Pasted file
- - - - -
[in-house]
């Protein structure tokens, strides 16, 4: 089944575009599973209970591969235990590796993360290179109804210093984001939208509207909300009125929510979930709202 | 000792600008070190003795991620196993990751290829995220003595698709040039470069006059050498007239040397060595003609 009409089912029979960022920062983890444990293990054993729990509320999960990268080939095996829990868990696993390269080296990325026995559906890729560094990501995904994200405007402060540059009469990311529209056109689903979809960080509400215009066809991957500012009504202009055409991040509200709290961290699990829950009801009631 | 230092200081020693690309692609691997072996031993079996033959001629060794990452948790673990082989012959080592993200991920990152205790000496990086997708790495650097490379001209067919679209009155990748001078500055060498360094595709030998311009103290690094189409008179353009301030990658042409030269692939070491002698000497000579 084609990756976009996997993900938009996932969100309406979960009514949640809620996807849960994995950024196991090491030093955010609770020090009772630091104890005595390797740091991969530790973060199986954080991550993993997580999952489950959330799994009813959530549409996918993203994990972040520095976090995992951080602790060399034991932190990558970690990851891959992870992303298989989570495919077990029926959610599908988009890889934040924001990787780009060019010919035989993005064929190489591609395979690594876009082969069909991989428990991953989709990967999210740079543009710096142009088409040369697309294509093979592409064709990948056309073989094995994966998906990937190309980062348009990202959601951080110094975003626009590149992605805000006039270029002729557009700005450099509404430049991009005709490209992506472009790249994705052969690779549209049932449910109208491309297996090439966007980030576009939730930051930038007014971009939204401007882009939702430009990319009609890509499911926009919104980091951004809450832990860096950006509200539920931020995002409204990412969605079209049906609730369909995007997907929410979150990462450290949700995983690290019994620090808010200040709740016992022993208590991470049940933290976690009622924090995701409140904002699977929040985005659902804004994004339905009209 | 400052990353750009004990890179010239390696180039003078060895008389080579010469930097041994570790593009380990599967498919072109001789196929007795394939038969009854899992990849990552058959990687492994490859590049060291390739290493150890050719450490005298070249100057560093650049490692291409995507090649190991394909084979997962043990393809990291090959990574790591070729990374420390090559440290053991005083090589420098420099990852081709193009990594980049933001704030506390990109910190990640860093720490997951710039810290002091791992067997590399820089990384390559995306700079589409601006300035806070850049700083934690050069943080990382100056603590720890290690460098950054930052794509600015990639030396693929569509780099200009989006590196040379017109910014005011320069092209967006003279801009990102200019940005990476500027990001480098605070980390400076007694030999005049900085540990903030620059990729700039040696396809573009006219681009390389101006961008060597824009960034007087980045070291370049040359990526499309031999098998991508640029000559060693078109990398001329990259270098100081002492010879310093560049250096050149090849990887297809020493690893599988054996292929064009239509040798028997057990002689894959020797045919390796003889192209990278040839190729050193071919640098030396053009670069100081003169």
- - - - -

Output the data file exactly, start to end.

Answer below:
[in-house]
């Protein structure tokens, strides 16, 4: 089944575009599973209970591969235990590796993360290179109804210093984001939208509207909300009125929510979930709202 | 000792600008070190003795991620196993990751290829995220003595698709040039470069006059050498007239040397060595003609 009409089912029979960022920062983890444990293990054993729990509320999960990268080939095996829990868990696993390269080296990325026995559906890729560094990501995904994200405007402060540059009469990311529209056109689903979809960080509400215009066809991957500012009504202009055409991040509200709290961290699990829950009801009631 | 230092200081020693690309692609691997072996031993079996033959001629060794990452948790673990082989012959080592993200991920990152205790000496990086997708790495650097490379001209067919679209009155990748001078500055060498360094595709030998311009103290690094189409008179353009301030990658042409030269692939070491002698000497000579 084609990756976009996997993900938009996932969100309406979960009514949640809620996807849960994995950024196991090491030093955010609770020090009772630091104890005595390797740091991969530790973060199986954080991550993993997580999952489950959330799994009813959530549409996918993203994990972040520095976090995992951080602790060399034991932190990558970690990851891959992870992303298989989570495919077990029926959610599908988009890889934040924001990787780009060019010919035989993005064929190489591609395979690594876009082969069909991989428990991953989709990967999210740079543009710096142009088409040369697309294509093979592409064709990948056309073989094995994966998906990937190309980062348009990202959601951080110094975003626009590149992605805000006039270029002729557009700005450099509404430049991009005709490209992506472009790249994705052969690779549209049932449910109208491309297996090439966007980030576009939730930051930038007014971009939204401007882009939702430009990319009609890509499911926009919104980091951004809450832990860096950006509200539920931020995002409204990412969605079209049906609730369909995007997907929410979150990462450290949700995983690290019994620090808010200040709740016992022993208590991470049940933290976690009622924090995701409140904002699977929040985005659902804004994004339905009209 | 400052990353750009004990890179010239390696180039003078060895008389080579010469930097041994570790593009380990599967498919072109001789196929007795394939038969009854899992990849990552058959990687492994490859590049060291390739290493150890050719450490005298070249100057560093650049490692291409995507090649190991394909084979997962043990393809990291090959990574790591070729990374420390090559440290053991005083090589420098420099990852081709193009990594980049933001704030506390990109910190990640860093720490997951710039810290002091791992067997590399820089990384390559995306700079589409601006300035806070850049700083934690050069943080990382100056603590720890290690460098950054930052794509600015990639030396693929569509780099200009989006590196040379017109910014005011320069092209967006003279801009990102200019940005990476500027990001480098605070980390400076007694030999005049900085540990903030620059990729700039040696396809573009006219681009390389101006961008060597824009960034007087980045070291370049040359990526499309031999098998991508640029000559060693078109990398001329990259270098100081002492010879310093560049250096050149090849990887297809020493690893599988054996292929064009239509040798028997057990002689894959020797045919390796003889192209990278040839190729050193071919640098030396053009670069100081003169």